The Collegian
Saturday, December 10, 2022

Richmond Endeavor announces four communities for Fall 2018

<p>Gottwald&nbsp;Center for the Sciences.&nbsp;</p>

Gottwald Center for the Sciences. 

Incoming students in the class of 2022 will have a variety of courses to choose from when they register this summer, including four new Richmond Endeavor courses.

The Richmond Endeavor is part of the Quality Enhancement Plan, which is a component of the accreditation process that the university undergoes every ten years. University community members had the opportunity to submit ideas for the QEP last spring, and of the 49 suggestions, the first-year experience was chosen as the focus.

“We had so many ideas about the first-year experience, and with Endeavor, we’re trying to reign them all in,” Steve Bisese, vice president for student development, said.

The Richmond Endeavor is a class-based living-learning experience for first-year students. Each community will consist of 16 students who take a class together in the fall and complete a collaborative project in the spring. Four Richmond Endeavor communities are planned for next year, and the program will expand over the next six years to become 14 communities.

Students in Endeavor communities will also participate in Roadmap to Success, and the faculty member who teaches their course will serve as their academic adviser beginning in the summer.

“Faculty were already advising first-year students and teaching first-year students and focusing on experiential learning,” Andy Gurka, director of the Living-Learning and Roadmap programs, said. “We’re not trying to recreate the wheel here. What we’re trying to do is integrate all of the good things we’re already doing in one experience.”

The four communities offered next year include two BIO 199 classes, Astrobiology and Genetics in the Environment, and two first-year seminar classes, Civic Journalism and Social Justice and Across the Continents, which is a global literature class.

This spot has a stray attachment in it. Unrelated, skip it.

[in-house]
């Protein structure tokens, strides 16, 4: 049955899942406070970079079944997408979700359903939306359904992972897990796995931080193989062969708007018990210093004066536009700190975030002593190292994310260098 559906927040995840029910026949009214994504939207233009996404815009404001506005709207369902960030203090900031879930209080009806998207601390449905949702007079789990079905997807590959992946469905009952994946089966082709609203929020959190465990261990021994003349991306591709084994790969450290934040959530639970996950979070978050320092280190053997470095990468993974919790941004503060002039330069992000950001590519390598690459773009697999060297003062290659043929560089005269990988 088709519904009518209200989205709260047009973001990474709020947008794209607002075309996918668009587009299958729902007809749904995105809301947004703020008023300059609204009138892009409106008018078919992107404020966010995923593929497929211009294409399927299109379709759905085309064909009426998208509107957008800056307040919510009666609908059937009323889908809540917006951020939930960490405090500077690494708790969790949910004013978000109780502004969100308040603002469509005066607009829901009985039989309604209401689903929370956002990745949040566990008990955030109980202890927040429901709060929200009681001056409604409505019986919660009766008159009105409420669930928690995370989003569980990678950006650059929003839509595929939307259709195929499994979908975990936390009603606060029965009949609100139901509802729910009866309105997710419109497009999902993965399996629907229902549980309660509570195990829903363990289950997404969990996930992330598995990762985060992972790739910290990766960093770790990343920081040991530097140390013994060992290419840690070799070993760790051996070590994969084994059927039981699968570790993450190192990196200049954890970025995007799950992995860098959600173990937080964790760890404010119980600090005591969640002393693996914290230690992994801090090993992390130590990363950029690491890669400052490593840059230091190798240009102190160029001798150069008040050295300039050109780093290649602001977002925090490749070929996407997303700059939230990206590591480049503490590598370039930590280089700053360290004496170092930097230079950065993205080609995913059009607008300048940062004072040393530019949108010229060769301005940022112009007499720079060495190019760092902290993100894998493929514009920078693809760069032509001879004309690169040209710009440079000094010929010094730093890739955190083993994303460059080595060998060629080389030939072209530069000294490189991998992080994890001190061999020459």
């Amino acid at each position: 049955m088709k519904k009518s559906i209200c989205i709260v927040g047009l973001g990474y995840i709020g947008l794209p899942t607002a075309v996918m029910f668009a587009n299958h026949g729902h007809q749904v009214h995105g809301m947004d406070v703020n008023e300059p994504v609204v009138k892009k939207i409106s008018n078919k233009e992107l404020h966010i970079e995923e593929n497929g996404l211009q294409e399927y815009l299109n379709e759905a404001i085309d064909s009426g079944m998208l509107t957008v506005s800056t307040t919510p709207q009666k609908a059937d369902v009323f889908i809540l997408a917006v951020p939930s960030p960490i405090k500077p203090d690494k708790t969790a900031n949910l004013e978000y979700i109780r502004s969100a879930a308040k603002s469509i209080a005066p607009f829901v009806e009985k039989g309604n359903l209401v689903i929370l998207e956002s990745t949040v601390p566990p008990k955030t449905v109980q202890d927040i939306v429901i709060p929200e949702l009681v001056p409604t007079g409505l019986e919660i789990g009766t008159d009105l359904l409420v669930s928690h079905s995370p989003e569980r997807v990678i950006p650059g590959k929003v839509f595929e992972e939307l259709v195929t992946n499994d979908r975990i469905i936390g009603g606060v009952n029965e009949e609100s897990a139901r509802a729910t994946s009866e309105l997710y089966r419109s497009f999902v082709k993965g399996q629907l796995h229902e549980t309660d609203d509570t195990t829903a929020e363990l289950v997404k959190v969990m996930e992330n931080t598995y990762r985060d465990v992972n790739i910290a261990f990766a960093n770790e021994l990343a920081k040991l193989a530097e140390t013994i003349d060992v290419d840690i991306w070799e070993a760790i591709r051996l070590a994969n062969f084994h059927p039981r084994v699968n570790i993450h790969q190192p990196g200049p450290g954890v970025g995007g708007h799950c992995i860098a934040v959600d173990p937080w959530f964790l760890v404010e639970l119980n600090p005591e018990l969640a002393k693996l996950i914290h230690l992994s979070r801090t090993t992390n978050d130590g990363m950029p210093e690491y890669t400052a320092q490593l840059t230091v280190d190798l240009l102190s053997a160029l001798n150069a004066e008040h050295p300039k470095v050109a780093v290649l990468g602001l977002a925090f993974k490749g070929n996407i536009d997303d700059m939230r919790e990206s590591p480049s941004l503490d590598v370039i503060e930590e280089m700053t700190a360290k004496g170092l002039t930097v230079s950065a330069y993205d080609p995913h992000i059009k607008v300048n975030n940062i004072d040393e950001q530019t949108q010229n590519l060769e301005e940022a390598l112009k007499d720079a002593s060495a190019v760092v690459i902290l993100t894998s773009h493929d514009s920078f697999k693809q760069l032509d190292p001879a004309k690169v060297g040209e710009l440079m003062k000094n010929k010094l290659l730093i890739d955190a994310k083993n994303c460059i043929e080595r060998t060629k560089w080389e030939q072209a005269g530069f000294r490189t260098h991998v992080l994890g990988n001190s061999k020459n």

Gurka said that the first-year living-learning communities in Wood Hall had provided good feedback on how to make the Endeavor program successful.

“We heard from students that if the course didn’t count for something, they would be less likely to take it," Gurka said. "That’s why all of the Endeavor courses count towards something – either a general education requirement or a first year seminar."

Carrie Wu, associate professor of biology, is teaching the biology class on Genetics in the Environment. Although the class is still in the planning stage, the overall theme is biological invasions, which students will study through a variety of approaches including spatial analysis, ecology, physiology and genetics. After learning about species invasion in the fall, students will spend the spring project focusing on fish forensics, which will enable students to explore their own strengths and interests, Wu said.

Wu said she was most excited to be interacting with students early on in Roadmap and then continuing on as their academic adviser.

“A lot of faculty here are here because we want to have connections with students,” she said. “This is a really great opportunity to be able to build that connection early, and that’s one of the things that really appealed to me about [Endeavor].”

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In addition to excitement from faculty members who are teaching the courses, Bisese said he had seen excitement from the general campus community.

“Everyone seems to be as excited as they can be about something that isn’t going to affect them,” he said.

The deadline for incoming first-year students to apply is June 1.

Contact writer Claire Mendelson at

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